Director Tobe Hooper is known for two things: changing the face of horror and producing a lot of terrifically trashy films. The Texas Chainsaw Massacre made him a legend, while films like Lifeforce made him a cult favorite for people who love terrible yet awesome cinema. And then there’s 1982 Poltergeist, a classic fright film that’s credited to Hooper, but that many believe was shadow directed by producer/writer Steven Spielberg.
The story goes that a clause in Spielberg’s contract for E.T. prevented him from directing another film while working on the alien tale. Because of this, Spielberg took a producer credit on the movie, but people on set often stated that he was the real creative force behind the film, working on everything from storyboarding to adjusting the shots. There’s been back-and-forth about who really helmed Poltergeist for years, and new comments from one crew member again support the Spielberg shadow-director theory.
Director/cinematographer John Leonetti (Annabelle, The Conjuring) was first assistant camera to his director of photography brother, Matt Leonetti, on the set of Poltergeist. Speaking to the Shock Waves podcast, he emphatically and candidly answered the question about who really directed the ghost story. “Steven Spielberg directed that movie. There’s no question. However, Tobe Hooper – I adore. I love that man so much.”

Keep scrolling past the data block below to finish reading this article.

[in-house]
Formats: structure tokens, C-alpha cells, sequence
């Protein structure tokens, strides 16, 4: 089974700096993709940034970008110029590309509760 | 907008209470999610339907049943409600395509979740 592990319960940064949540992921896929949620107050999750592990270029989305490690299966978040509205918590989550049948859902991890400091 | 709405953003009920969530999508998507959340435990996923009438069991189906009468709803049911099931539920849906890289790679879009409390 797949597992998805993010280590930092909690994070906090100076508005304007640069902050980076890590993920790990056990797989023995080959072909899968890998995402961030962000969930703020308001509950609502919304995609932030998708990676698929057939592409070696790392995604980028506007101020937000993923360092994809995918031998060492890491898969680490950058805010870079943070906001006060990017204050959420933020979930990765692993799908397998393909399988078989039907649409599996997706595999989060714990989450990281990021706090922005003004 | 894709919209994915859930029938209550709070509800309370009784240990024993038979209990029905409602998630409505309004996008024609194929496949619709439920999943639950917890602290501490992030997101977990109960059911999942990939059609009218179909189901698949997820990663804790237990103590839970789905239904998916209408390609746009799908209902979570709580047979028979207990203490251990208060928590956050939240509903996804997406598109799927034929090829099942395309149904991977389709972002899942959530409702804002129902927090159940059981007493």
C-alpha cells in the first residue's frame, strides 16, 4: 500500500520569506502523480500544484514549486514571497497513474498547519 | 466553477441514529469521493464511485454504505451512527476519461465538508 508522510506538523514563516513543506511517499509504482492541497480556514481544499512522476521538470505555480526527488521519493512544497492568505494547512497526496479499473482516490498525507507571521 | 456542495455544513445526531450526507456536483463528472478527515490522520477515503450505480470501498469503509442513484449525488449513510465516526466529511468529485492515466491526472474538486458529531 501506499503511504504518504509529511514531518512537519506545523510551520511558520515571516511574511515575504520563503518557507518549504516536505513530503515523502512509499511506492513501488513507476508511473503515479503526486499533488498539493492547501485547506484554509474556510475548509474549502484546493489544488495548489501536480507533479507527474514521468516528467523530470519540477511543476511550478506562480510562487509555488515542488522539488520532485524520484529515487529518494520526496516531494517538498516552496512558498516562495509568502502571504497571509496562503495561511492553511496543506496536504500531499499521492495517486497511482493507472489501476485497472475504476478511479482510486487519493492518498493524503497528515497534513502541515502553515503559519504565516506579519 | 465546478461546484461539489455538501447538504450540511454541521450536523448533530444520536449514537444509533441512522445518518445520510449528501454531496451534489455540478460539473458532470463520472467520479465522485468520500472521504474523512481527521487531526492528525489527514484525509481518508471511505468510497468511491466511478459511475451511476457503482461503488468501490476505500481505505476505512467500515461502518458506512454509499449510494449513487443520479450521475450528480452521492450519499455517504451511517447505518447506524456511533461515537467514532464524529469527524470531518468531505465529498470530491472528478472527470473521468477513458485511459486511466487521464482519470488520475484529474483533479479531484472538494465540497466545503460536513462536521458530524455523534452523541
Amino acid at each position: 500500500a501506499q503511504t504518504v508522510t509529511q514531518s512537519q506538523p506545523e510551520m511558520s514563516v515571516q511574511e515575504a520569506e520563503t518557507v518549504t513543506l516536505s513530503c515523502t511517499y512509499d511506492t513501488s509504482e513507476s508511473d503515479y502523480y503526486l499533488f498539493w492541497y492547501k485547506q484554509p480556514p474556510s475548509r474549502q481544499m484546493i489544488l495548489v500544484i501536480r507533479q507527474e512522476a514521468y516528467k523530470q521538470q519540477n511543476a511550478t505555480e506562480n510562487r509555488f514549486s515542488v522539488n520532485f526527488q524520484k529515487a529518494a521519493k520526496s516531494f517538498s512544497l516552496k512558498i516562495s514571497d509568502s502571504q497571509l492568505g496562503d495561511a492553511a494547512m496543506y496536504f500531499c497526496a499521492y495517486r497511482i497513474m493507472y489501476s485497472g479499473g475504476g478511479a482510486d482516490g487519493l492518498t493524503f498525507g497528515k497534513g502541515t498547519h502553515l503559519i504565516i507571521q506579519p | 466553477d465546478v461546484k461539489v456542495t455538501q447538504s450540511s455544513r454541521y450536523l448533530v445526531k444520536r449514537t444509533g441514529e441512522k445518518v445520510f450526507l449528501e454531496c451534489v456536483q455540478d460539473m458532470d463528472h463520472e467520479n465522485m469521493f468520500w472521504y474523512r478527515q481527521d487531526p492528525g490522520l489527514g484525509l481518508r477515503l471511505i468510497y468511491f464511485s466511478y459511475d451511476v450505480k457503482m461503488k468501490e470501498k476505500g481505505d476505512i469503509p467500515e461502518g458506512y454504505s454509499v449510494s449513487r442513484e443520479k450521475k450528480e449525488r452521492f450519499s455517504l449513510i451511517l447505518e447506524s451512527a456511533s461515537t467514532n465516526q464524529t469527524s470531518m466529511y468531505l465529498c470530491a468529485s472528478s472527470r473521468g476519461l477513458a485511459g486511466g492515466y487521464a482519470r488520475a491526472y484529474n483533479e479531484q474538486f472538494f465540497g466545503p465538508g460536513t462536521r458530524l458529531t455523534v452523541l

He added, “But, If I had known you were going to ask me that question, I would’ve brought this one picture I have, which is the whole movie in one shot! It’s the scene where the tree comes in and grabs the boy out of the bedroom. We have two cameras set up … in the foreground on an apple box is Tobe, standing right to the left and behind him is Spielberg pointing. Behind him is my brother [and me]…” That behind-the-scenes image can be at the top of the page.
Leonetti went on, adding that an impending directors’ strike may have also led to the tricky credits situation:
“[Hooper was so nice] and just glad to be there … Steven developed the movie, and it was his to direct, except there was anticipation of a director’s strike, so he was ‘the producer’ but really he directed it in case there was going to be a strike and Tobe was cool with that. It wasn’t anything against Tobe. Every once in a while, he would actually leave the set and let Tobe do a few things just because. But really, Steven directed it … [But Tobe] creatively had input.”
Listen to Leonetti’s comments around the 1:04:30 mark below.